Saturday, December 31, 2011

The Detainee Provisions of the National Defense Authorization Act

Marty Lederman

As you may have read, the President today signed the NDAA, which contains several controversial provisions concerning detainees, GTMO, etc. The President's signing statement can be found here.

There's been a great deal of debate, confusion and simple misrepresentation concerning what, exactly, the detainee provisions say and what effect they'll have. With Steve Vladeck, I've posted some of my own observations about the new legislation, in two parts, at Opinio Juris. The first part generally describes the most problematic parts of the legislation, but also cautions that much of the worst of what you've heard isn't very accurate. Perhaps the most important impact of the NDAA, however, may be with respect to a question that has received comparatively little attention–namely, the effect of the laws of war on the Executive’s military detention authority. As we explain in our companion post, although the NDAA by its terms does not “limit or expand” the President’s detention authority, it is best read to clarify Congress’s understanding of how the existing AUMF authority should be construed—namely, as limited and informed by the laws of war, as the governing opinion in Hamdi instructs and as the Executive branch has been arguing since 2009.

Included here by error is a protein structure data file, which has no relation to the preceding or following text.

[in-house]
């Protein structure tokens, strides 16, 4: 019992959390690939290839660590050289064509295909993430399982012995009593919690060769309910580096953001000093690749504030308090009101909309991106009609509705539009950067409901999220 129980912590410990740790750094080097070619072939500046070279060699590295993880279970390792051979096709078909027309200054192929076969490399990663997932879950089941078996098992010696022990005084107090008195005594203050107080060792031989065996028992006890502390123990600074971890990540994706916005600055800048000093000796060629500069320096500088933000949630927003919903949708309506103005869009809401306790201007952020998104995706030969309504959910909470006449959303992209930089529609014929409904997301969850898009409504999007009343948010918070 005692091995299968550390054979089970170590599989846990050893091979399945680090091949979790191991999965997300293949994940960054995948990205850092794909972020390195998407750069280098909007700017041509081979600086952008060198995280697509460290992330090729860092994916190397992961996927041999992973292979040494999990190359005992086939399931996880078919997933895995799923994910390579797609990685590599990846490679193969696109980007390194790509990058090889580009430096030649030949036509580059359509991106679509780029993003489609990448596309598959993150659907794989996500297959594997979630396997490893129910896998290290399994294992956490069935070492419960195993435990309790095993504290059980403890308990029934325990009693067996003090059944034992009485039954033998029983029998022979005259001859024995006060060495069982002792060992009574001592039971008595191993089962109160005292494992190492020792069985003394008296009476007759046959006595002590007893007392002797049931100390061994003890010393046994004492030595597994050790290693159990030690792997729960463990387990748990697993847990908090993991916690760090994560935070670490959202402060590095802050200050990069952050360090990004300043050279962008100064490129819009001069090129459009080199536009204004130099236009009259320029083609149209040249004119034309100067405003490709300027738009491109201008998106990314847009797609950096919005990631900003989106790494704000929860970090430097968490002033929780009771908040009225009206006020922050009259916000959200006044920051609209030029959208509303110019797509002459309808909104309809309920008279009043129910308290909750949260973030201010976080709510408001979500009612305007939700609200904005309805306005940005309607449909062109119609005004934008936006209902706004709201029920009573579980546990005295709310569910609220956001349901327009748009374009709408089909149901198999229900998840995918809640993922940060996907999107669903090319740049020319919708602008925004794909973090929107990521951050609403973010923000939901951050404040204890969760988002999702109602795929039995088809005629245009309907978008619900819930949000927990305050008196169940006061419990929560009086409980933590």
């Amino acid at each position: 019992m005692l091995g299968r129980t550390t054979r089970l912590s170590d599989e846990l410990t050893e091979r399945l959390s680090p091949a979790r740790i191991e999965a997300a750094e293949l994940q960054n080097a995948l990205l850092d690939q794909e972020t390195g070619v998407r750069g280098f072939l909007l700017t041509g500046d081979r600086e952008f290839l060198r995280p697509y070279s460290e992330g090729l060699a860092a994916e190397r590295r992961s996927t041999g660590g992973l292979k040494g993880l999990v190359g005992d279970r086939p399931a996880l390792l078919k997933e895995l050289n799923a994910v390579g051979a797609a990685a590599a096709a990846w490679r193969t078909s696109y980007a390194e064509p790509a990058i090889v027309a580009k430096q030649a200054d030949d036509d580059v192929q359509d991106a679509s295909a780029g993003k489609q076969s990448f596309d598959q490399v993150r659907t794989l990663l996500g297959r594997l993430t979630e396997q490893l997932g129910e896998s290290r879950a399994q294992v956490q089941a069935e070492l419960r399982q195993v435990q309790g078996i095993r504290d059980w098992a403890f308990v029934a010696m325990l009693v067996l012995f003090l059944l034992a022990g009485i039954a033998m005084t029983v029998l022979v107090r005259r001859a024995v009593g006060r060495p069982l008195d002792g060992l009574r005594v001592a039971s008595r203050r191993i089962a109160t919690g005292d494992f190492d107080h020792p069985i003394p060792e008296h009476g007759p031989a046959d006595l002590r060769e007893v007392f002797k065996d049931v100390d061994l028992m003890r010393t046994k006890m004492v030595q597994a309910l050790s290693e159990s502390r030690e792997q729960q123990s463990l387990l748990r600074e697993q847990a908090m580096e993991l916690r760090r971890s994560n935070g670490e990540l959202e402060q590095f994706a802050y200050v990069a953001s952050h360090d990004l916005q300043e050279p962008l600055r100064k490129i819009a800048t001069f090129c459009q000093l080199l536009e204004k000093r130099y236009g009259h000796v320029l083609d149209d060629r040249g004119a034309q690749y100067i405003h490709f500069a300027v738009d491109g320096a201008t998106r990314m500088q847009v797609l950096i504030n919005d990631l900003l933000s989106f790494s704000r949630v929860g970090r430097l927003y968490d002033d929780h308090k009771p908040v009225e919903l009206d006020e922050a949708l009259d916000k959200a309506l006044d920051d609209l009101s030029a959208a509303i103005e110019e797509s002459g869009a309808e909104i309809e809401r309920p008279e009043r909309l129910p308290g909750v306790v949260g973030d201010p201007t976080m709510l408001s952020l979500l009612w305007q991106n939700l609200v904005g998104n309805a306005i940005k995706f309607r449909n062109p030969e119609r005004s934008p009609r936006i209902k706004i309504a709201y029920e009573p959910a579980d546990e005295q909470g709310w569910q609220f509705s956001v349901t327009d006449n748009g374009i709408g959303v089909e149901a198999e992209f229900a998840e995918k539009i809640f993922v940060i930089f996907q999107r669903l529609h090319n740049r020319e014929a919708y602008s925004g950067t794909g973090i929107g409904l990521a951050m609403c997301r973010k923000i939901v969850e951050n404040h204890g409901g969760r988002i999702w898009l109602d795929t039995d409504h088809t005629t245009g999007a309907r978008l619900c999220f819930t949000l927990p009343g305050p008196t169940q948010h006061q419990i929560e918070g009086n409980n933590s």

Wishing all Balkinization readers a good and peaceful new year . . .